“We will dump our atomic-centric power supply and open the door to the post-nuclear era,” said the president. “I will scrap all preparations to build new reactors currently underway and will not extend lifespan of current reactors.”
Moon, during his presidential campaign, had vowed to try to eventually shut down all nuclear power plants across the country, although doing so would likely take decades.
He further warned of “unimaginable consequences” in case of a nuclear meltdown since many reactors are located dangerously close to residential areas in the country.
“South Korea is not safe from the risk of earthquake, and a nuclear accident caused by a quake can have such a devastating impact,” Moon added.
That was precisely what happened in Japan in 2011, when an earthquake and tsunami caused a meltdown in a nuclear plant and the leakage of radioactive material.
The South Korean president has ordered the temporary closure of several aged thermal power plants. He has also vowed to permanently shut down 10 aged coal power plants during his five-year term.
The plan, which is welcomed by environmental groups, however, has raised concerns among others that it could lead to a rise in electricity prices and power shortages.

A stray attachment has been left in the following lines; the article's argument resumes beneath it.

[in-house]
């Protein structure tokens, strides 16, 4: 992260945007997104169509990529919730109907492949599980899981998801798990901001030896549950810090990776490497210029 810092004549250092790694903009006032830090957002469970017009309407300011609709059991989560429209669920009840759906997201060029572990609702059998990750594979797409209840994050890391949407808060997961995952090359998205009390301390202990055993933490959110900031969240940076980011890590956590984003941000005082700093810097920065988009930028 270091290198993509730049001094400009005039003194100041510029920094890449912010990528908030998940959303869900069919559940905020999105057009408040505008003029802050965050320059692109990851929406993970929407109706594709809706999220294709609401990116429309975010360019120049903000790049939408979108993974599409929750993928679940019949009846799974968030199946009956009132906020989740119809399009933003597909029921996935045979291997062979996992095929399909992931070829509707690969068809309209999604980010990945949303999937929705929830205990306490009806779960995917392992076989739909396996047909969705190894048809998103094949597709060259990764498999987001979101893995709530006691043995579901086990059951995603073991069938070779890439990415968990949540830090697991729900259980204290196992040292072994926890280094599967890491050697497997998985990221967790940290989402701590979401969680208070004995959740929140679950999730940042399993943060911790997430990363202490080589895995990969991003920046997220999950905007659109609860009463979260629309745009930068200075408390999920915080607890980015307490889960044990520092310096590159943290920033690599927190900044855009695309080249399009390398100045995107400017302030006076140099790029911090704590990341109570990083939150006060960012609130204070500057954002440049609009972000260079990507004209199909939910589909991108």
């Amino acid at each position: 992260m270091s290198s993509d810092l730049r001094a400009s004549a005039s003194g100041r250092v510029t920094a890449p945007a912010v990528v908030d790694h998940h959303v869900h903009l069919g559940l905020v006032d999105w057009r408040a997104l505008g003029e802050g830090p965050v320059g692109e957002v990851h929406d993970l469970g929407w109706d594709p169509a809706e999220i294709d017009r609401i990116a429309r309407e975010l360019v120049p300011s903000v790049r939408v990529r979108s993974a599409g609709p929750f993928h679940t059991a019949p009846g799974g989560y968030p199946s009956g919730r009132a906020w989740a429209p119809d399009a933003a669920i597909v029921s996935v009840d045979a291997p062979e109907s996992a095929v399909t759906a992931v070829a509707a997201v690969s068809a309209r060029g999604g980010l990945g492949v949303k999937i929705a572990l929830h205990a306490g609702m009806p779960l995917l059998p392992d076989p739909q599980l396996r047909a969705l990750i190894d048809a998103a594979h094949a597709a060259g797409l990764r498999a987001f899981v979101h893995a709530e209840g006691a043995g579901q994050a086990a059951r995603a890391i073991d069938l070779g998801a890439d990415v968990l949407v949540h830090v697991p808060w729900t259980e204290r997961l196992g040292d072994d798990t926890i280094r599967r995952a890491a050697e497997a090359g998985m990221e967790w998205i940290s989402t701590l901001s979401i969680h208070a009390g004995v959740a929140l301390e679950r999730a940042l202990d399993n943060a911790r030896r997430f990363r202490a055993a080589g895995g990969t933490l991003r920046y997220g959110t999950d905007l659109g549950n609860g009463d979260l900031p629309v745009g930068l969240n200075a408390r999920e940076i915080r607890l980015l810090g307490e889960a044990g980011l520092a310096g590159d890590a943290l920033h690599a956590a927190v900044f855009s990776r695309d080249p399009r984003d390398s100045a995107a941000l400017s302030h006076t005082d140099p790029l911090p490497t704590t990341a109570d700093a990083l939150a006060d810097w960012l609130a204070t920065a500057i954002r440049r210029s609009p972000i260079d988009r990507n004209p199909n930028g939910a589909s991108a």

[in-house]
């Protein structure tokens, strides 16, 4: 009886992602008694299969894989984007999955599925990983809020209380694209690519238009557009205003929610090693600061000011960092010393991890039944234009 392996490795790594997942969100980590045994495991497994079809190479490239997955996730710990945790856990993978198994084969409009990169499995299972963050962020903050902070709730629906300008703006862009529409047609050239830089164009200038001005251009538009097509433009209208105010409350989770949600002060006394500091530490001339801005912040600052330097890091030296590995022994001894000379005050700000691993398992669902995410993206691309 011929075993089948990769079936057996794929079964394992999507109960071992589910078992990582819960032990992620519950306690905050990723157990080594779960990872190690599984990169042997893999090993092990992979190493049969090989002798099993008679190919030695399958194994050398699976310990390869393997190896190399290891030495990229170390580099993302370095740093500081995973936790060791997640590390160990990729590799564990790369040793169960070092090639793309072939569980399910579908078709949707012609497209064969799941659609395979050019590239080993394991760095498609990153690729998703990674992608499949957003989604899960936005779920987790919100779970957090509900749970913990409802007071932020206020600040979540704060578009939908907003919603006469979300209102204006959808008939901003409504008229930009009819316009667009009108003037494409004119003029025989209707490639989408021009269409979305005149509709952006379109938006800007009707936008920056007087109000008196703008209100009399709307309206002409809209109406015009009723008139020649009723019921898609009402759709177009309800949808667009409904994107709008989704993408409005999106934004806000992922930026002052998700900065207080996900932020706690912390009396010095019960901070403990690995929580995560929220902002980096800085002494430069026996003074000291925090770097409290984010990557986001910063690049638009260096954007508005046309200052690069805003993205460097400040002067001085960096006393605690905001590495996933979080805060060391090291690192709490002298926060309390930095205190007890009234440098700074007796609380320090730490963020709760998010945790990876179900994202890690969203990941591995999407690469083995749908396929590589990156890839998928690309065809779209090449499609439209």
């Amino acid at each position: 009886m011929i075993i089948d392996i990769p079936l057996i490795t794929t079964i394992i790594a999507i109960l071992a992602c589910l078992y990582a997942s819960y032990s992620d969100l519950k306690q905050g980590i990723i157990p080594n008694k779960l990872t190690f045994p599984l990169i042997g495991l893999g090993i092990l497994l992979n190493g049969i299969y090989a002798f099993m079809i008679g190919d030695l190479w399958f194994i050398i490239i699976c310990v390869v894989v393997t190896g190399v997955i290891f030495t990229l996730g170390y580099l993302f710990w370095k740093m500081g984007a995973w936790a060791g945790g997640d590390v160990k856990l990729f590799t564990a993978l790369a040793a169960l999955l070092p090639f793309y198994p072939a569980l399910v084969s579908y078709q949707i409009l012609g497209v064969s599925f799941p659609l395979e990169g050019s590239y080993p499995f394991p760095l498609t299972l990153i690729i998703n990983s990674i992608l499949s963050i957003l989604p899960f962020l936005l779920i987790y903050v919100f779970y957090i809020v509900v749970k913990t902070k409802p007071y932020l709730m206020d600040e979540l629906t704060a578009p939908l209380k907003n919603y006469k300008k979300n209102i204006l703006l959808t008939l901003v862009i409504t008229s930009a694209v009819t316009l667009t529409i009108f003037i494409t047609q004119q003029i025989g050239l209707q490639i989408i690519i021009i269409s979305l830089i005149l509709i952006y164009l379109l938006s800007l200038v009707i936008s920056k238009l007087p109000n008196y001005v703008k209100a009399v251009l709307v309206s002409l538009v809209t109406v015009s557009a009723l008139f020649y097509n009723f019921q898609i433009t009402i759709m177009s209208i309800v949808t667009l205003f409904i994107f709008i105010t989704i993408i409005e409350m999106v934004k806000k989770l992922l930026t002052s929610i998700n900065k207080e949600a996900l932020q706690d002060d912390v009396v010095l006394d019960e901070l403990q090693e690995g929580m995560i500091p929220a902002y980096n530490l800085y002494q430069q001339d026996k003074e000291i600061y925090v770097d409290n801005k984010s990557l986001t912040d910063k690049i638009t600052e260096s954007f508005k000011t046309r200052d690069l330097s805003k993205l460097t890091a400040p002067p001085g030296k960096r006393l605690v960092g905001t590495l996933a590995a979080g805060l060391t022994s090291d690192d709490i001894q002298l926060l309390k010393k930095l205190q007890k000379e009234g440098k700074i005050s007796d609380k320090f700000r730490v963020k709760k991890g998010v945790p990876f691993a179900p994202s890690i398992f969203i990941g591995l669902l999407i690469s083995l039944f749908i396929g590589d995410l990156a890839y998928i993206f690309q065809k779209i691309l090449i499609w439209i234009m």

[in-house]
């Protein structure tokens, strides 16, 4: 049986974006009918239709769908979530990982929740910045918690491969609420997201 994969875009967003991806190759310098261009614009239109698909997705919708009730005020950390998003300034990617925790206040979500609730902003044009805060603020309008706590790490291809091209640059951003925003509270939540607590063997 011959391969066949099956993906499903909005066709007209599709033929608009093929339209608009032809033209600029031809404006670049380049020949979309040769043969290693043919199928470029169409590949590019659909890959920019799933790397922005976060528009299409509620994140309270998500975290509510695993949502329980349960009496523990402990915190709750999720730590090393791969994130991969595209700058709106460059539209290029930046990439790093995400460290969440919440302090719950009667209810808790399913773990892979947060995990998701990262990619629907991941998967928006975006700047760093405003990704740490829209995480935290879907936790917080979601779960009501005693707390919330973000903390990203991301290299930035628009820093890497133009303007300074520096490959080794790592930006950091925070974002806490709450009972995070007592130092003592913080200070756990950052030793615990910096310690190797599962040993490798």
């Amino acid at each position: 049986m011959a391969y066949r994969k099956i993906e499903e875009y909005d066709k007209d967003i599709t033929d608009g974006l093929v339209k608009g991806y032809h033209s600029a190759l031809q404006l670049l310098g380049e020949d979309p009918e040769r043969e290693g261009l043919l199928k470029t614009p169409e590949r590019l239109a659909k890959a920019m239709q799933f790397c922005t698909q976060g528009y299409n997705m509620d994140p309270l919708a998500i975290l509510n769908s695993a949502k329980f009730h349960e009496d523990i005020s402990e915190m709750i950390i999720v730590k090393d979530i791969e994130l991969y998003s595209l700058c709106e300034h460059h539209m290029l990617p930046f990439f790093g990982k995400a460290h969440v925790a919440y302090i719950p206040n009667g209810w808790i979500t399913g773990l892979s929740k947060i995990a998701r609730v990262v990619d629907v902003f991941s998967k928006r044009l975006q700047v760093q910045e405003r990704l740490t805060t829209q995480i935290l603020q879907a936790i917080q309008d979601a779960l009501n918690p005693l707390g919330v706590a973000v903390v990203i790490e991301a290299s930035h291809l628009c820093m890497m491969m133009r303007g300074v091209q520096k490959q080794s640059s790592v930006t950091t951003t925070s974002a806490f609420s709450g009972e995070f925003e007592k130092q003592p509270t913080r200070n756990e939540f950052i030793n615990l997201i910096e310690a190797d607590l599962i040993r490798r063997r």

South Korea, one of the world’s largest nuclear electricity producers, currently operates 25 nuclear reactors, many of which will see their life spans expire between 2020 and 2030. The reactors generate about 30 percent of the country’s total power supply.

The file photo shows an area outside the United Nations General Assembly Building, New York.
North Korea says the US authorities have "literally mugged" its diplomatic delegation in New York, as tensions between Washington and Pyongyang soar.
"Diplomats of a sovereign state are being robbed of a diplomatic package in the middle of New York where the headquarters of the United Nations is located and that serves as the venue for international meetings including the United Nations General Assembly," the state-run KCNA news agency quoted a North Korean Foreign Ministry spokesman as saying on Sunday.
He added that the "illegal and heinous act of provocation" occurred at John F. Kennedy International Airport on Friday as the delegation was returning from a UN conference on the rights of the disabled, officially known as the Conference of States Parties to the Convention on the Rights of Persons with Disabilities.
“This clearly shows that the US is a felonious and lawless gangster state,” he said, adding that the international community should seriously question the prestige of New York as a place where international meetings are held.
According to the KCNA report on the incident, over 20 officials, who claimed to be with the US Department of Homeland Security and police, "made a violent assault like gangsters to take away the diplomatic package from the diplomats." It added that the delegation was in possession of valid diplomatic courrier certificate.
The White House and the US State Department had issued no immediate comment on the North's statement.